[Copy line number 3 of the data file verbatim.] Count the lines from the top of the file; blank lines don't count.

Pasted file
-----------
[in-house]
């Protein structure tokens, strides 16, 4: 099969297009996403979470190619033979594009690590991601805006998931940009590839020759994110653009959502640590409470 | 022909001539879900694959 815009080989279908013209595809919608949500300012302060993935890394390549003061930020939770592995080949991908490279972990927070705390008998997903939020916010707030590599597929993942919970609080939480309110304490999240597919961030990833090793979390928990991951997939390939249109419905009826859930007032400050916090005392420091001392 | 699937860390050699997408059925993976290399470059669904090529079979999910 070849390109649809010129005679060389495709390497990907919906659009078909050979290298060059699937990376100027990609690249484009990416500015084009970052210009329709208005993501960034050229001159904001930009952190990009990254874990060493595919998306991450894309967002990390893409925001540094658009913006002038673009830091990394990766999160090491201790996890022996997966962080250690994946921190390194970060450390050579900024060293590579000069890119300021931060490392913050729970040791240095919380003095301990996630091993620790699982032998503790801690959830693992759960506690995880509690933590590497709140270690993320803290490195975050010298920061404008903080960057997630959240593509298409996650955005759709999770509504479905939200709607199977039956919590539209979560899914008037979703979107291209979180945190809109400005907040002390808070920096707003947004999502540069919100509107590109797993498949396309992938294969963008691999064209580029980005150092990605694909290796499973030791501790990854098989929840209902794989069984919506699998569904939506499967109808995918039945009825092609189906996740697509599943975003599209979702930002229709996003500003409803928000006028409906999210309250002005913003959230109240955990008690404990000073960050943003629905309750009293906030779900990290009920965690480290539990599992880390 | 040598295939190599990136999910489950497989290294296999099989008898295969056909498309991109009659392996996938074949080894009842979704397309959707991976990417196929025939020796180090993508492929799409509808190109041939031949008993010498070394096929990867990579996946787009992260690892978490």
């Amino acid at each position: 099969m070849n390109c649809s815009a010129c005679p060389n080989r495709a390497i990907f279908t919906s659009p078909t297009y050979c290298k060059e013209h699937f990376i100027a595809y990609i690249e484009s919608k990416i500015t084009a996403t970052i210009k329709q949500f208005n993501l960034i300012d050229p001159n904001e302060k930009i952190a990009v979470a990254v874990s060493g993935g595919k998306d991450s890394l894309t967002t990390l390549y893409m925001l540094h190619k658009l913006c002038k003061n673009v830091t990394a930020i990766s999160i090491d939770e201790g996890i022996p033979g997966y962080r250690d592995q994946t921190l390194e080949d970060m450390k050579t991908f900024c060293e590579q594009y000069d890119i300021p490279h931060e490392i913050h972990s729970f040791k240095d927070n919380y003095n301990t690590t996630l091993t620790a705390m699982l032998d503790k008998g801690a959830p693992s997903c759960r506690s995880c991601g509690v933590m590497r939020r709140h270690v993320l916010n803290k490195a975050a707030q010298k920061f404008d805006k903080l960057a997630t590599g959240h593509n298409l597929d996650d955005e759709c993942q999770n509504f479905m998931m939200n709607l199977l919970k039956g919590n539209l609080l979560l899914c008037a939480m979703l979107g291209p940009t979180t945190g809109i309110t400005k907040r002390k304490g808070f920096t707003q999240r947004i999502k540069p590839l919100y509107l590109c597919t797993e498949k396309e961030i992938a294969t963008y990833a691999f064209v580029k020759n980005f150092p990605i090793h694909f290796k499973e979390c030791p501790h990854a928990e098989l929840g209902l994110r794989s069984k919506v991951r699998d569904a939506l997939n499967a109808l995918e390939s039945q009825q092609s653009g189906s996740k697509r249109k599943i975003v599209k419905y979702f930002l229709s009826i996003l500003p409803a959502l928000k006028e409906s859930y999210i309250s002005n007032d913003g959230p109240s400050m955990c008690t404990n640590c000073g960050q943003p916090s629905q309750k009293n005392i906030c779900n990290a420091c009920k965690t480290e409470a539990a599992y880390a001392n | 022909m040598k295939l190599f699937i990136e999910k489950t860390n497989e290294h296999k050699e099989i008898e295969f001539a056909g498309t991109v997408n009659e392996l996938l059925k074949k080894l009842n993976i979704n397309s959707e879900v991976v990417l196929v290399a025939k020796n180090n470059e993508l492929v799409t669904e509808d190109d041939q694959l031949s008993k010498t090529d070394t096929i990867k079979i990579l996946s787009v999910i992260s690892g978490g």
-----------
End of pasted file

């Amino acid at each position: 099969m070849n390109c649809s815009a010129c005679p060389n080989r495709a390497i990907f279908t919906s659009p078909t297009y050979c290298k060059e013209h699937f990376i100027a595809y990609i690249e484009s919608k990416i500015t084009a996403t970052i210009k329709q949500f208005n993501l960034i300012d050229p001159n904001e302060k930009i952190a990009v979470a990254v874990s060493g993935g595919k998306d991450s890394l894309t967002t990390l390549y893409m925001l540094h190619k658009l913006c002038k003061n673009v830091t990394a930020i990766s999160i090491d939770e201790g996890i022996p033979g997966y962080r250690d592995q994946t921190l390194e080949d970060m450390k050579t991908f900024c060293e590579q594009y000069d890119i300021p490279h931060e490392i913050h972990s729970f040791k240095d927070n919380y003095n301990t690590t996630l091993t620790a705390m699982l032998d503790k008998g801690a959830p693992s997903c759960r506690s995880c991601g509690v933590m590497r939020r709140h270690v993320l916010n803290k490195a975050a707030q010298k920061f404008d805006k903080l960057a997630t590599g959240h593509n298409l597929d996650d955005e759709c993942q999770n509504f479905m998931m939200n709607l199977l919970k039956g919590n539209l609080l979560l899914c008037a939480m979703l979107g291209p940009t979180t945190g809109i309110t400005k907040r002390k304490g808070f920096t707003q999240r947004i999502k540069p590839l919100y509107l590109c597919t797993e498949k396309e961030i992938a294969t963008y990833a691999f064209v580029k020759n980005f150092p990605i090793h694909f290796k499973e979390c030791p501790h990854a928990e098989l929840g209902l994110r794989s069984k919506v991951r699998d569904a939506l997939n499967a109808l995918e390939s039945q009825q092609s653009g189906s996740k697509r249109k599943i975003v599209k419905y979702f930002l229709s009826i996003l500003p409803a959502l928000k006028e409906s859930y999210i309250s002005n007032d913003g959230p109240s400050m955990c008690t404990n640590c000073g960050q943003p916090s629905q309750k009293n005392i906030c779900n990290a420091c009920k965690t480290e409470a539990a599992y880390a001392n | 022909m040598k295939l190599f699937i990136e999910k489950t860390n497989e290294h296999k050699e099989i008898e295969f001539a056909g498309t991109v997408n009659e392996l996938l059925k074949k080894l009842n993976i979704n397309s959707e879900v991976v990417l196929v290399a025939k020796n180090n470059e993508l492929v799409t669904e509808d190109d041939q694959l031949s008993k010498t090529d070394t096929i990867k079979i990579l996946s787009v999910i992260s690892g978490g």